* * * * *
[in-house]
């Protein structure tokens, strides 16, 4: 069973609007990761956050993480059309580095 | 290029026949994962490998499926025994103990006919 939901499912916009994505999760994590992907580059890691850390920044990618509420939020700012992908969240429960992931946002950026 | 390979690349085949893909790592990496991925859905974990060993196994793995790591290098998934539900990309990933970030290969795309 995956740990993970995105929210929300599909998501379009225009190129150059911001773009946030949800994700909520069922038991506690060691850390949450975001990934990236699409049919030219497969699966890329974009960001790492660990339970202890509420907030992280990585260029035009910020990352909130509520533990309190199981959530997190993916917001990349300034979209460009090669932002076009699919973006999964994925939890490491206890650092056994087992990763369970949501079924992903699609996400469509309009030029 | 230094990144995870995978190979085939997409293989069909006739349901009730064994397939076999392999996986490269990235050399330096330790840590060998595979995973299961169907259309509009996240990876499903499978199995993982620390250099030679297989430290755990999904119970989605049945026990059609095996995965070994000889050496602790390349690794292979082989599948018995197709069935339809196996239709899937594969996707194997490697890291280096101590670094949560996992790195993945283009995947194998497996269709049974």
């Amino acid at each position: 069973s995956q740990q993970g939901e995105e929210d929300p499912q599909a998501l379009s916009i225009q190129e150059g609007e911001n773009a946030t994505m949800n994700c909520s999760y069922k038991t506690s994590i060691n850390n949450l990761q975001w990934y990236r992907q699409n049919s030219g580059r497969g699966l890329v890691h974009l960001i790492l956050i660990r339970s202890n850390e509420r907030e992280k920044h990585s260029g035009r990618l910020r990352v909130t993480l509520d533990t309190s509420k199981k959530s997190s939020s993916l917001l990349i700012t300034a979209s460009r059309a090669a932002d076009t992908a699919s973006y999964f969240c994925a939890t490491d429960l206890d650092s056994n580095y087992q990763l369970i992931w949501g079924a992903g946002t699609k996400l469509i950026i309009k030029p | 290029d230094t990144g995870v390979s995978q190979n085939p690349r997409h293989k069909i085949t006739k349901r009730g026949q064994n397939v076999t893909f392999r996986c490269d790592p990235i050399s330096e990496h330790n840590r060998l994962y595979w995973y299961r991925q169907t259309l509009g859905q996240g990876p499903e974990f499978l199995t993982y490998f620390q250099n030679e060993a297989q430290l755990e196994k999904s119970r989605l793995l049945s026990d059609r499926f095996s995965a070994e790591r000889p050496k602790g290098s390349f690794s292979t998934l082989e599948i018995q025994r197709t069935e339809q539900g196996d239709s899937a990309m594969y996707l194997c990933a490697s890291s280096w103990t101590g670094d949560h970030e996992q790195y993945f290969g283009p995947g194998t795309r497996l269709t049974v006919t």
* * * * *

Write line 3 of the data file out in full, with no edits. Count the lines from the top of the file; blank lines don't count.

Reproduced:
């Amino acid at each position: 069973s995956q740990q993970g939901e995105e929210d929300p499912q599909a998501l379009s916009i225009q190129e150059g609007e911001n773009a946030t994505m949800n994700c909520s999760y069922k038991t506690s994590i060691n850390n949450l990761q975001w990934y990236r992907q699409n049919s030219g580059r497969g699966l890329v890691h974009l960001i790492l956050i660990r339970s202890n850390e509420r907030e992280k920044h990585s260029g035009r990618l910020r990352v909130t993480l509520d533990t309190s509420k199981k959530s997190s939020s993916l917001l990349i700012t300034a979209s460009r059309a090669a932002d076009t992908a699919s973006y999964f969240c994925a939890t490491d429960l206890d650092s056994n580095y087992q990763l369970i992931w949501g079924a992903g946002t699609k996400l469509i950026i309009k030029p | 290029d230094t990144g995870v390979s995978q190979n085939p690349r997409h293989k069909i085949t006739k349901r009730g026949q064994n397939v076999t893909f392999r996986c490269d790592p990235i050399s330096e990496h330790n840590r060998l994962y595979w995973y299961r991925q169907t259309l509009g859905q996240g990876p499903e974990f499978l199995t993982y490998f620390q250099n030679e060993a297989q430290l755990e196994k999904s119970r989605l793995l049945s026990d059609r499926f095996s995965a070994e790591r000889p050496k602790g290098s390349f690794s292979t998934l082989e599948i018995q025994r197709t069935e339809q539900g196996d239709s899937a990309m594969y996707l194997c990933a490697s890291s280096w103990t101590g670094d949560h970030e996992q790195y993945f290969g283009p995947g194998t795309r497996l269709t049974v006919t």